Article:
Where do I put my functions?



very newbie question here. Say I have a project in “Project” folder, with a couple of “.jl” files that are considered the main program(s). Now, I’d like to write some functions that will be called by the main program (perhaps all the main programs or only one). What’s my options?

1- create a new module “myModule” and put it into .julia/v0.5/myModule
2- Write the function directly into the main program
3- Create a new file “myFunction.jl” in “Project” folder and add “include(“myFunction.jl”)” at the beginning of the new program?
4 - ?

What’s the good way of doing it?

Right now, I know that option #1 might be the “best”, but I find it perhaps too much work for simple or little functions. I don’t like option #2, because I always thought that the main program was harder to read like that (though it might be more portable between colleagues… ?).
Option #3 is what I always did in Matlab.

Perhaps it’s a combination of these answer? I mean, I can begin by addind the functions to the main program and if the function grows or become more generic I should transfer it to a module when this time comes?

Other option? Sorry if it’s supposed to be easy, I’m not considered a developer with regards to developing code.



Even if you were told the perfect way to organize your functions (and you can find many books on the matter), you would find it hard to apply it in practice, and that would make you less productive. I would suggest that you utilize and even experiment with all the ways that you find natural at the time.

For example, it is natural to write a new function directly into the main program, where you have easy access to it, in order to review, edit and improve it. Just do so. But as time passes and your main program grows in size, you will find it natural to move some more-or-less crystallized functions out of it and into separate files, so as you can focus on the new functions. As the crystallized functions increase, you will notice (sometimes even by their names) that they can get naturally grouped into modules of a common theme. You will also notice that most functions in a module work on the same custom types, so you will find it natural to move the definition of those types in the same module. Continuing like that, you will find your code developing and yourself being a developer.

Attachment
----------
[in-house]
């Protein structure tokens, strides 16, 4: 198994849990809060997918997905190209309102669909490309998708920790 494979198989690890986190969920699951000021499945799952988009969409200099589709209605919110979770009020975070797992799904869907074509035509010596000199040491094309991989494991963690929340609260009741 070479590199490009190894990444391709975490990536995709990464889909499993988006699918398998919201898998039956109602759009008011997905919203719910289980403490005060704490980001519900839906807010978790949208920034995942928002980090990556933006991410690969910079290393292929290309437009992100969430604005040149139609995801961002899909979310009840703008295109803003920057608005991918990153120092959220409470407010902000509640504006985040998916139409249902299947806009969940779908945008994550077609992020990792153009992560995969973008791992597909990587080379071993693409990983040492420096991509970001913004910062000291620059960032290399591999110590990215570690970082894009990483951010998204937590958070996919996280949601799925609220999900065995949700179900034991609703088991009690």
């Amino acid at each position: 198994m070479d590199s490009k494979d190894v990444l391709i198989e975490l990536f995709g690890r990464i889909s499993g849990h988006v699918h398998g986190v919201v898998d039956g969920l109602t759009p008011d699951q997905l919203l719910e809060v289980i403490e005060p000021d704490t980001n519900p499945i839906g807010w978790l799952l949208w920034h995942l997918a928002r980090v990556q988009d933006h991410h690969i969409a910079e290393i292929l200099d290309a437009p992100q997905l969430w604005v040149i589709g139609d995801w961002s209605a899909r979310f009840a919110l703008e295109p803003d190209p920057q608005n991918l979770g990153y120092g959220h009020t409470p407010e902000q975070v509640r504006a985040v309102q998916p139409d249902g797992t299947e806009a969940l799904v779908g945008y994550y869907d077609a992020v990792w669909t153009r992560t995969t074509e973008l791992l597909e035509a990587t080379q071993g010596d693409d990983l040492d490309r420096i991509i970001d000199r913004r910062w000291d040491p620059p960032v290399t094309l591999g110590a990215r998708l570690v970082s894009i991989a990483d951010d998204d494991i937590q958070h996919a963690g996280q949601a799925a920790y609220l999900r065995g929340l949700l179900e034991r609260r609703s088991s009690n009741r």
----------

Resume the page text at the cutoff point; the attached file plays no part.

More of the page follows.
I see! Thanks for sharing your thoughts on the workflow. It makes sense. Perhaps I had a more rigid take on it and it’s probably better to go with a more natural flow as you described.



This will always depend on how big your project is. At first, sure, throw your first few functions directly into the module. Once the module is too big, start making files for related functions, and group them together. (Please don’t do the one function per file MATLAB thing, that was never a good idea)

If your project gets really big, then you make folders for related files, and files of related functions. I like to then have the module essentially do this: using packages at the top, deprecation warnings next, include the files for the functions, and then put everything that you’re exporting at the bottom. That way the module gives you an “at a glance” take on your whole package.

Don’t forget tests. Start by writing them all in one file, but after awhile break them up by topic and just include them (not that you can put an `@testset on an included file:

@testset begin include("test_this_functionality.jl") end